Nearly nine months have passed since the last Ebola patient was declared free of the disease in West Africa. Yet one body — the World Health Organization — is still ailing, stung by criticism that it responded slowly to that local and global emergency.

Despite encouraging signs that it learned valuable lessons from the Ebola outbreak, faith in the WHO hasn’t yet fully returned. The organization has been chronically underfunded for years, and its outdated structure has resisted reform over many decades. This has led to a vicious spiral of underachievement.

The WHO needs to lead on global health — and its member states must allow it to do so. But its problems are undermining its position as the global leader responsible for moving the world toward a better, healthier future.


This week, the WHO will announce the finalists for the director-general post. He or she will take over its public health, strategic, and political leadership on July 1, 2017. This offers the organization a real chance to resolve these issues and return to working effectively toward improving global health.

My foundation, Wellcome, which often partners with the WHO on research and advocacy for our shared interests, such as tackling drug-resistant infection worldwide and vaccine development, won’t be endorsing any of the candidates. But we will be looking carefully at their platforms.

Here are several qualities we believe the new director-general needs to have, along with several actions the WHO should take to recapture the world’s confidence.

First and foremost, the WHO needs more effective political leadership to regain trust. It is the only organization charged exclusively with speaking for public health and for health care workers around the world, with a mandate that trumps the interests of individual countries. At a time when health budgets around the world are under increasing pressure, the new director-general must strengthen the case for investing in improving health outcomes.

That includes encouraging greater investment in stronger national health systems and epidemic preparedness, and being fearless in calling out countries that fail to take action where it is needed. Movement in this direction has begun, notably the joint evaluation exercise on epidemics, support for universal health coverage, and the naming and shaming of countries not meeting air pollution standards. But the new director-general must go further.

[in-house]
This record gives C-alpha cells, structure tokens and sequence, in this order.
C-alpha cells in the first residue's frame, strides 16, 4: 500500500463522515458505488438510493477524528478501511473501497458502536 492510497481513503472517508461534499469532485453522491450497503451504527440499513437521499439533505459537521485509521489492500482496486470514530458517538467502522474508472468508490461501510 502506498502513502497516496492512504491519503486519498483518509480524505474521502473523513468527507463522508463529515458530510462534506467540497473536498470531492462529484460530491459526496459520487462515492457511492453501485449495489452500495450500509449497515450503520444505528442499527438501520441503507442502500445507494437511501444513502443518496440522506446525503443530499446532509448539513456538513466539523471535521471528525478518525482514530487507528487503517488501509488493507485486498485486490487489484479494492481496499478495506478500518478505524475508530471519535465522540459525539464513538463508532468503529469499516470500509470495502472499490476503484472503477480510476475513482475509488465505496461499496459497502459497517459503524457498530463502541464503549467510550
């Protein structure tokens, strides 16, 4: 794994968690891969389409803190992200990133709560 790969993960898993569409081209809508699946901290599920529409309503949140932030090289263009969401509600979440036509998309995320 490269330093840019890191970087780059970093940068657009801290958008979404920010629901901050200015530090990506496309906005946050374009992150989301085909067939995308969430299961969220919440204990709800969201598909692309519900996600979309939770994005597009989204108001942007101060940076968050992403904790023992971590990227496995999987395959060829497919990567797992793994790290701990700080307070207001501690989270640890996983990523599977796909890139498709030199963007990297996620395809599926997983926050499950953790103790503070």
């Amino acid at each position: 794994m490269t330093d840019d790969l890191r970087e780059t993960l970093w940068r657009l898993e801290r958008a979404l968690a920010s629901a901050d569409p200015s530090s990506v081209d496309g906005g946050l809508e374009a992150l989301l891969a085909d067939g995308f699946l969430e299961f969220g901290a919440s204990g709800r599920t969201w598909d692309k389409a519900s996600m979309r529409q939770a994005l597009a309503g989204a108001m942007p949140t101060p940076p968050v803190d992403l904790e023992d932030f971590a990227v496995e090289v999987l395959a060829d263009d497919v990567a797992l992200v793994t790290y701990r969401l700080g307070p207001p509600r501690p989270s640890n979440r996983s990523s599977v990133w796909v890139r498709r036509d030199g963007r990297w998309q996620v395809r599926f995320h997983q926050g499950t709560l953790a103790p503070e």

The WHO must also strengthen its unique role in alerting the world to health emergencies and coordinating the responses to them. While the WHO’s new emergencies team has shown that it can mobilize resources and action at a pace unprecedented in the organization’s history, the new director-general needs to convince national leaders that the world doesn’t yet have the capability to respond to cross-border emergencies. He or she must also make sure the WHO clearly sees the gaps that exist and the steps needed to close them.

The new director-general should also be fearless in calling out global health risks, such as the growth of artemisinin-resistant malaria in Southeast Asia, particularly where national and regional authorities are not doing enough to combat such threats.

The next director-general can expect greater pressure on the WHO to ensure access to health care, drugs, and services at prices that countries and citizens can afford. He or she is also likely to see new arguments about access to innovative therapies as medicines become more personalized and expensive. The WHO should lead the fight for access to innovative health care for all.

Clear, decisive leadership on all of the above will go a long way to restoring confidence in the WHO — a vital prerequisite to attracting the financial support the organization so desperately needs. Other essential steps to rebuilding trust should include an ambitious internal reform program that simplifies the WHO’s complex governance structures, and challenging poor-performing offices at the national, regional, and global levels. Key to that would be ensuring that staff are selected for posts based on their competence, not their politics.

To fully ensure that the WHO has sufficient funds for its mission, the new director-general will need to work effectively with the increasingly mixed economy of health care funders and providers. We’ve already seen encouraging signs of this in the research and development blueprint for epidemics, where Wellcome is working with the United Kingdom’s Department for International Development, the Gates Foundation, and other global funders to improve the research pipeline for epidemic disease risks. In exchange, all of WHO’s funders must be transparent about their expectations and be held accountable for their activities.

The next director-general should also make a greater effort to better develop the WHO’s relationships with civic society and the private sector — every dollar invested by private companies not only reduces the burden on finance ministries and taxpayers, but also delivers innovations and technical advances that can improve health.

While noting the challenges the WHO currently faces, we must not lose sight of its remarkable achievements, from eradicating smallpox to the near-eradication of polio and vastly reducing deaths from malaria. No organization can speak for the improvement of global public health as powerfully as the WHO, and such a role is vital in uncertain and volatile times. At the same time, we mustn’t mince words: Today the WHO is not fulfilling its mission and isn’t adequately funded for it. In its current form, it is failing.

The arrival of a new director-general in a few months offers an opportunity for reform that the WHO must put to good use.

Ed Whiting is director of policy and chief of staff at Wellcome, an independent global charitable foundation.

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